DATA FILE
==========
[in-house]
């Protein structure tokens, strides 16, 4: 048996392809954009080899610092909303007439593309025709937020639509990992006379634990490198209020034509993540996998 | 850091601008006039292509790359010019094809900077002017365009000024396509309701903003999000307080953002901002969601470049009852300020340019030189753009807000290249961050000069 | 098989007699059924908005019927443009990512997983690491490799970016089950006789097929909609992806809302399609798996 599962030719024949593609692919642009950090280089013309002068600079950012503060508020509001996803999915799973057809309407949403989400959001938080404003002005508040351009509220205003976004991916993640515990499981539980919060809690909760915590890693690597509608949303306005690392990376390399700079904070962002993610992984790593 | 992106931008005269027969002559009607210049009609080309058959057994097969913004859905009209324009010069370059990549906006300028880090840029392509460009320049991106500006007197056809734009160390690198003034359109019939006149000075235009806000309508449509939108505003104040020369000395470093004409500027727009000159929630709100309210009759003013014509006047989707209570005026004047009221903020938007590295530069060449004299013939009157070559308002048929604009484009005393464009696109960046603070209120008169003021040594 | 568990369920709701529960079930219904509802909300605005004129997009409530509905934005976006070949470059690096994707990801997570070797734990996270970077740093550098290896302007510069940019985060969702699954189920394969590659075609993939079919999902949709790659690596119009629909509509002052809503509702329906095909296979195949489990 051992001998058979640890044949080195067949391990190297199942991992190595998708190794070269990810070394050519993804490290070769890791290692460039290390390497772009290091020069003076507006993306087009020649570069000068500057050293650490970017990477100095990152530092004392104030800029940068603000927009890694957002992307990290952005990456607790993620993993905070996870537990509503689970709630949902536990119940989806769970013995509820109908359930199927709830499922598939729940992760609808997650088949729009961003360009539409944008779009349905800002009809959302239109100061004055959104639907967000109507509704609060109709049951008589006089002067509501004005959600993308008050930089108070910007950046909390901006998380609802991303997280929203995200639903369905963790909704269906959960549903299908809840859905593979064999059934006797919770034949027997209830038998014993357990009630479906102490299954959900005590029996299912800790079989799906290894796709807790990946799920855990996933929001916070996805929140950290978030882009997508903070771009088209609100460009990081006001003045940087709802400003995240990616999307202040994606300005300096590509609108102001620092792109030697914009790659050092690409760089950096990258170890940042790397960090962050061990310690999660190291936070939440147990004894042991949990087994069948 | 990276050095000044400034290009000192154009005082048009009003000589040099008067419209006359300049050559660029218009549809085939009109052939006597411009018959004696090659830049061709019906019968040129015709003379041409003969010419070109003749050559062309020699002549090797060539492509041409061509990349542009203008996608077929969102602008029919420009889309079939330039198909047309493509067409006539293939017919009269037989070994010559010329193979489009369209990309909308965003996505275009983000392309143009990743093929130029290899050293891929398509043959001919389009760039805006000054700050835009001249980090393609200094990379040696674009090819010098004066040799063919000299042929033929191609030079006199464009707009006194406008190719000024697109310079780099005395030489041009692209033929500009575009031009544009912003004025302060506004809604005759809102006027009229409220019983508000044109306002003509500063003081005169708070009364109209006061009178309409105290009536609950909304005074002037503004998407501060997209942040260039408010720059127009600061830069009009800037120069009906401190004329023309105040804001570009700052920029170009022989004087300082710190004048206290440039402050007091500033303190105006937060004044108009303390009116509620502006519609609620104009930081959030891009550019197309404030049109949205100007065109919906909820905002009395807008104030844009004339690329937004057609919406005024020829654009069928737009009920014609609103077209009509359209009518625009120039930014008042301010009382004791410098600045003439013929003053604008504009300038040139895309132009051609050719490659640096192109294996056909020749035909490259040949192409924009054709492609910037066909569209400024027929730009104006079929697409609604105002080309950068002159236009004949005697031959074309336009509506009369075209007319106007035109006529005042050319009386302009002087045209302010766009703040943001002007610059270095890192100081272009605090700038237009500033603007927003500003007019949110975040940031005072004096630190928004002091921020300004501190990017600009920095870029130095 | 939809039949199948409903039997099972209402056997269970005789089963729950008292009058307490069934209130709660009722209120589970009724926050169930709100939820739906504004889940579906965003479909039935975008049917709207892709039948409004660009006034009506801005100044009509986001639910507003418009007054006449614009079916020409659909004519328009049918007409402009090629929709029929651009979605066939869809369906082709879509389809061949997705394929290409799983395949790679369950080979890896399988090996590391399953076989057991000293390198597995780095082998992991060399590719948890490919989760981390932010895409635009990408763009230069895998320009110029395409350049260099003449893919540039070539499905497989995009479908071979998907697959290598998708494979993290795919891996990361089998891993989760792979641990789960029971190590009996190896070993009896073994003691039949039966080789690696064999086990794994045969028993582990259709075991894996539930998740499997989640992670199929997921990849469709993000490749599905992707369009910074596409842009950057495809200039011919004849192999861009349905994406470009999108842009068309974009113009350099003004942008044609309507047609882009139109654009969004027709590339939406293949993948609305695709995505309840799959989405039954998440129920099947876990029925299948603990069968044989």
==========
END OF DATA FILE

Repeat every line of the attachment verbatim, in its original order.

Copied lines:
[in-house]
């Protein structure tokens, strides 16, 4: 048996392809954009080899610092909303007439593309025709937020639509990992006379634990490198209020034509993540996998 | 850091601008006039292509790359010019094809900077002017365009000024396509309701903003999000307080953002901002969601470049009852300020340019030189753009807000290249961050000069 | 098989007699059924908005019927443009990512997983690491490799970016089950006789097929909609992806809302399609798996 599962030719024949593609692919642009950090280089013309002068600079950012503060508020509001996803999915799973057809309407949403989400959001938080404003002005508040351009509220205003976004991916993640515990499981539980919060809690909760915590890693690597509608949303306005690392990376390399700079904070962002993610992984790593 | 992106931008005269027969002559009607210049009609080309058959057994097969913004859905009209324009010069370059990549906006300028880090840029392509460009320049991106500006007197056809734009160390690198003034359109019939006149000075235009806000309508449509939108505003104040020369000395470093004409500027727009000159929630709100309210009759003013014509006047989707209570005026004047009221903020938007590295530069060449004299013939009157070559308002048929604009484009005393464009696109960046603070209120008169003021040594 | 568990369920709701529960079930219904509802909300605005004129997009409530509905934005976006070949470059690096994707990801997570070797734990996270970077740093550098290896302007510069940019985060969702699954189920394969590659075609993939079919999902949709790659690596119009629909509509002052809503509702329906095909296979195949489990 051992001998058979640890044949080195067949391990190297199942991992190595998708190794070269990810070394050519993804490290070769890791290692460039290390390497772009290091020069003076507006993306087009020649570069000068500057050293650490970017990477100095990152530092004392104030800029940068603000927009890694957002992307990290952005990456607790993620993993905070996870537990509503689970709630949902536990119940989806769970013995509820109908359930199927709830499922598939729940992760609808997650088949729009961003360009539409944008779009349905800002009809959302239109100061004055959104639907967000109507509704609060109709049951008589006089002067509501004005959600993308008050930089108070910007950046909390901006998380609802991303997280929203995200639903369905963790909704269906959960549903299908809840859905593979064999059934006797919770034949027997209830038998014993357990009630479906102490299954959900005590029996299912800790079989799906290894796709807790990946799920855990996933929001916070996805929140950290978030882009997508903070771009088209609100460009990081006001003045940087709802400003995240990616999307202040994606300005300096590509609108102001620092792109030697914009790659050092690409760089950096990258170890940042790397960090962050061990310690999660190291936070939440147990004894042991949990087994069948 | 990276050095000044400034290009000192154009005082048009009003000589040099008067419209006359300049050559660029218009549809085939009109052939006597411009018959004696090659830049061709019906019968040129015709003379041409003969010419070109003749050559062309020699002549090797060539492509041409061509990349542009203008996608077929969102602008029919420009889309079939330039198909047309493509067409006539293939017919009269037989070994010559010329193979489009369209990309909308965003996505275009983000392309143009990743093929130029290899050293891929398509043959001919389009760039805006000054700050835009001249980090393609200094990379040696674009090819010098004066040799063919000299042929033929191609030079006199464009707009006194406008190719000024697109310079780099005395030489041009692209033929500009575009031009544009912003004025302060506004809604005759809102006027009229409220019983508000044109306002003509500063003081005169708070009364109209006061009178309409105290009536609950909304005074002037503004998407501060997209942040260039408010720059127009600061830069009009800037120069009906401190004329023309105040804001570009700052920029170009022989004087300082710190004048206290440039402050007091500033303190105006937060004044108009303390009116509620502006519609609620104009930081959030891009550019197309404030049109949205100007065109919906909820905002009395807008104030844009004339690329937004057609919406005024020829654009069928737009009920014609609103077209009509359209009518625009120039930014008042301010009382004791410098600045003439013929003053604008504009300038040139895309132009051609050719490659640096192109294996056909020749035909490259040949192409924009054709492609910037066909569209400024027929730009104006079929697409609604105002080309950068002159236009004949005697031959074309336009509506009369075209007319106007035109006529005042050319009386302009002087045209302010766009703040943001002007610059270095890192100081272009605090700038237009500033603007927003500003007019949110975040940031005072004096630190928004002091921020300004501190990017600009920095870029130095 | 939809039949199948409903039997099972209402056997269970005789089963729950008292009058307490069934209130709660009722209120589970009724926050169930709100939820739906504004889940579906965003479909039935975008049917709207892709039948409004660009006034009506801005100044009509986001639910507003418009007054006449614009079916020409659909004519328009049918007409402009090629929709029929651009979605066939869809369906082709879509389809061949997705394929290409799983395949790679369950080979890896399988090996590391399953076989057991000293390198597995780095082998992991060399590719948890490919989760981390932010895409635009990408763009230069895998320009110029395409350049260099003449893919540039070539499905497989995009479908071979998907697959290598998708494979993290795919891996990361089998891993989760792979641990789960029971190590009996190896070993009896073994003691039949039966080789690696064999086990794994045969028993582990259709075991894996539930998740499997989640992670199929997921990849469709993000490749599905992707369009910074596409842009950057495809200039011919004849192999861009349905994406470009999108842009068309974009113009350099003004942008044609309507047609882009139109654009969004027709590339939406293949993948609305695709995505309840799959989405039954998440129920099947876990029925299948603990069968044989």